Windows 10 Reserved storage

Microsoft’s Windows 10 May 2019 Update (version 1903) was shipped with a new feature called ‘reserved storage’, which reserves a portion of system storage to ensure that Windows Updates and drivers will work reliably when space is low.

Introduced with the May 2019 Update, Reserved storage is apparently here to stay and it is supposed to use around 7GB of drive space by default, but the amount could grow larger when you add optional features, install additional drivers or enable new language packs.

While Microsoft says reserved storage will ensure that updates are smooth and that you don’t run into any critical storage options, many uses might not be happy with reserved storage, especially on devices where PC manufacturer offers their own recovery drive that occupies up to 15GB of space.

Users have previously been able to get rid of reserved storage by tweaking Registry, but as you may be aware, editing Registry can cause severe problems. One wrong edit in Registry can render a Windows machine unusable or unbootable.

Fortunately, Microsoft is planning to introduce a new tool in Windows 10 v1903, v1909, and v2004 to make this process safer via the command line.

Users will be getting updates to (DISM) tools that will give them greater control over reserved storage. The updated command line-based DISM tools will be available in Windows 10 version 1903, 1909 and 2004 later this year.

With DISM support, you’ll be able to find out whether a PC is using Reserved Storage. You can also use it to enable or disable Reserved Storage.


In the near future, you will be able to type the following commands in Command Prompt to manage reserved storage:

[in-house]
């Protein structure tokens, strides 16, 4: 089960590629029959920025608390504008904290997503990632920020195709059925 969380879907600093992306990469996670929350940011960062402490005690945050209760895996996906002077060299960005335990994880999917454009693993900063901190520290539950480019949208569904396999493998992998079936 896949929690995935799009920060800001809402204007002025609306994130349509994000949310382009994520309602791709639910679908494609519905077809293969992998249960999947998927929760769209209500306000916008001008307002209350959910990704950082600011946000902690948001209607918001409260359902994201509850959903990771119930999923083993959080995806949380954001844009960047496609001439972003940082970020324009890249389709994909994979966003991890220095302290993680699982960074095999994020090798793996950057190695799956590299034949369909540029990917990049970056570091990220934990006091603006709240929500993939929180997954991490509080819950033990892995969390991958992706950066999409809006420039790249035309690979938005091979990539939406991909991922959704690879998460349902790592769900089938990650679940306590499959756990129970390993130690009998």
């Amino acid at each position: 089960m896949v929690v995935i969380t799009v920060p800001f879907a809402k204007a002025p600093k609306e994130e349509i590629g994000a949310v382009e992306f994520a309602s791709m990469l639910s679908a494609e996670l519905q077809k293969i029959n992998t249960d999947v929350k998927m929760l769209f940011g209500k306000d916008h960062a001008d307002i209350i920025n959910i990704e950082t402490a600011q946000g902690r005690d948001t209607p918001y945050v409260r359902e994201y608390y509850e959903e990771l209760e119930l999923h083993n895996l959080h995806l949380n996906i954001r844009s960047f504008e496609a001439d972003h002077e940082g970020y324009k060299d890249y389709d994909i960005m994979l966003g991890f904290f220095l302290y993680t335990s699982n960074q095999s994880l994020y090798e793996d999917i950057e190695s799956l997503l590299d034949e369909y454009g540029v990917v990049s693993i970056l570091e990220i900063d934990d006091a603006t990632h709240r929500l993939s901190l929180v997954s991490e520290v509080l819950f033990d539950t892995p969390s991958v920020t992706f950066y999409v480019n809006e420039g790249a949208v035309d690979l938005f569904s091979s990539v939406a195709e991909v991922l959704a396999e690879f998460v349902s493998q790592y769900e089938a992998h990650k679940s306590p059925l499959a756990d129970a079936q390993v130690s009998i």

• DISM.exe /Online /Get-ReservedStorageState
  • DISM.exe /Online /Set-ReservedStorageState /State:Enabled
  • DISM.exe /Online /Set-ReservedStorageState /State:Disabled

According to Microsoft’s Steve DiAcetis, this feature is already live preview builds of Windows 10 20H1 and the company is planning to bring it to earlier releases soon.

“These new commands are only available with Windows 10, version 2004. We are looking at bringing them to earlier releases, but I don’t have a time frame to share right now,” DiAcetis said.

This is a useful tool that will finally help you reclaim your reserved storage and it should roll out to everyone later this year.

About The Author

Mayank Parmar

Mayank Parmar is an entrepreneur who founded Windows Latest. He is the Editor-in-Chief and has written on various topics in his seven years of career, but he is mostly known for his well-researched work on Microsoft's Windows. His articles and research works have been referred to by CNN, Business Insiders, Forbes, Fortune, CBS Interactive, Microsoft and many others over the years.